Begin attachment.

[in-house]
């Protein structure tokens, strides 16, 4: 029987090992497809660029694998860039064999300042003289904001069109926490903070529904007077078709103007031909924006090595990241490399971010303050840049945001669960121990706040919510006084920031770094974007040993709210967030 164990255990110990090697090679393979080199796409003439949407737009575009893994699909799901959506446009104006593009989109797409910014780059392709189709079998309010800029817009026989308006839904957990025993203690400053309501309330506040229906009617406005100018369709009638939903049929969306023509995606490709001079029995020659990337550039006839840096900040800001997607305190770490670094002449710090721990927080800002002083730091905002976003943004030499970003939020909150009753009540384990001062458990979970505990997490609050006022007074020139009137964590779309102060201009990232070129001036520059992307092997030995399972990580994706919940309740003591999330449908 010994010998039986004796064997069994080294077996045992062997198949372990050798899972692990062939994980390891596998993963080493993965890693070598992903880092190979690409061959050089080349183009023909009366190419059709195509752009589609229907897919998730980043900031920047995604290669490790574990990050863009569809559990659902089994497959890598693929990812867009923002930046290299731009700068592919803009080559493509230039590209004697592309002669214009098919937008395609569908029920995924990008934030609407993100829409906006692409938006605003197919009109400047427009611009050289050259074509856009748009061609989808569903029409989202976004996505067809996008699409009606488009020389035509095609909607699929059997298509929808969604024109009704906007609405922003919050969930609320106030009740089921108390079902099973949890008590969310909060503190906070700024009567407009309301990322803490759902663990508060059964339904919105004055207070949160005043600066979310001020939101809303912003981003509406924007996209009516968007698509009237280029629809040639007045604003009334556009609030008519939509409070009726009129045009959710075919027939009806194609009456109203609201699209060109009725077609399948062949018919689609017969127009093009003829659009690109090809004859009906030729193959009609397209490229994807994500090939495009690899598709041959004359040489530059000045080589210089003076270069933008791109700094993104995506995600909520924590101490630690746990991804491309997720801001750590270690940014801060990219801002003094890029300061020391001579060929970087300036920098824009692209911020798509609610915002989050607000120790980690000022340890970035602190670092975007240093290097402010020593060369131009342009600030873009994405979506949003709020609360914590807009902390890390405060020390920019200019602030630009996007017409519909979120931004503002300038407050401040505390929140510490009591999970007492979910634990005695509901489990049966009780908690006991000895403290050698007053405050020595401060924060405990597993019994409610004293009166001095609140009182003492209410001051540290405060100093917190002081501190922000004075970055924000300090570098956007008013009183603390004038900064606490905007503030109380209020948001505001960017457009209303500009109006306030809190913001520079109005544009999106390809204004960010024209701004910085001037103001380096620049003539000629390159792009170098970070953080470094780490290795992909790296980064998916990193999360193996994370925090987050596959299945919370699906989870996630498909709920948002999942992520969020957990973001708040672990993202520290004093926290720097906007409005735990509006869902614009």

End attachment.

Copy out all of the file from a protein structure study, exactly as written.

[in-house]
């Protein structure tokens, strides 16, 4: 029987090992497809660029694998860039064999300042003289904001069109926490903070529904007077078709103007031909924006090595990241490399971010303050840049945001669960121990706040919510006084920031770094974007040993709210967030 164990255990110990090697090679393979080199796409003439949407737009575009893994699909799901959506446009104006593009989109797409910014780059392709189709079998309010800029817009026989308006839904957990025993203690400053309501309330506040229906009617406005100018369709009638939903049929969306023509995606490709001079029995020659990337550039006839840096900040800001997607305190770490670094002449710090721990927080800002002083730091905002976003943004030499970003939020909150009753009540384990001062458990979970505990997490609050006022007074020139009137964590779309102060201009990232070129001036520059992307092997030995399972990580994706919940309740003591999330449908 010994010998039986004796064997069994080294077996045992062997198949372990050798899972692990062939994980390891596998993963080493993965890693070598992903880092190979690409061959050089080349183009023909009366190419059709195509752009589609229907897919998730980043900031920047995604290669490790574990990050863009569809559990659902089994497959890598693929990812867009923002930046290299731009700068592919803009080559493509230039590209004697592309002669214009098919937008395609569908029920995924990008934030609407993100829409906006692409938006605003197919009109400047427009611009050289050259074509856009748009061609989808569903029409989202976004996505067809996008699409009606488009020389035509095609909607699929059997298509929808969604024109009704906007609405922003919050969930609320106030009740089921108390079902099973949890008590969310909060503190906070700024009567407009309301990322803490759902663990508060059964339904919105004055207070949160005043600066979310001020939101809303912003981003509406924007996209009516968007698509009237280029629809040639007045604003009334556009609030008519939509409070009726009129045009959710075919027939009806194609009456109203609201699209060109009725077609399948062949018919689609017969127009093009003829659009690109090809004859009906030729193959009609397209490229994807994500090939495009690899598709041959004359040489530059000045080589210089003076270069933008791109700094993104995506995600909520924590101490630690746990991804491309997720801001750590270690940014801060990219801002003094890029300061020391001579060929970087300036920098824009692209911020798509609610915002989050607000120790980690000022340890970035602190670092975007240093290097402010020593060369131009342009600030873009994405979506949003709020609360914590807009902390890390405060020390920019200019602030630009996007017409519909979120931004503002300038407050401040505390929140510490009591999970007492979910634990005695509901489990049966009780908690006991000895403290050698007053405050020595401060924060405990597993019994409610004293009166001095609140009182003492209410001051540290405060100093917190002081501190922000004075970055924000300090570098956007008013009183603390004038900064606490905007503030109380209020948001505001960017457009209303500009109006306030809190913001520079109005544009999106390809204004960010024209701004910085001037103001380096620049003539000629390159792009170098970070953080470094780490290795992909790296980064998916990193999360193996994370925090987050596959299945919370699906989870996630498909709920948002999942992520969020957990973001708040672990993202520290004093926290720097906007409005735990509006869902614009």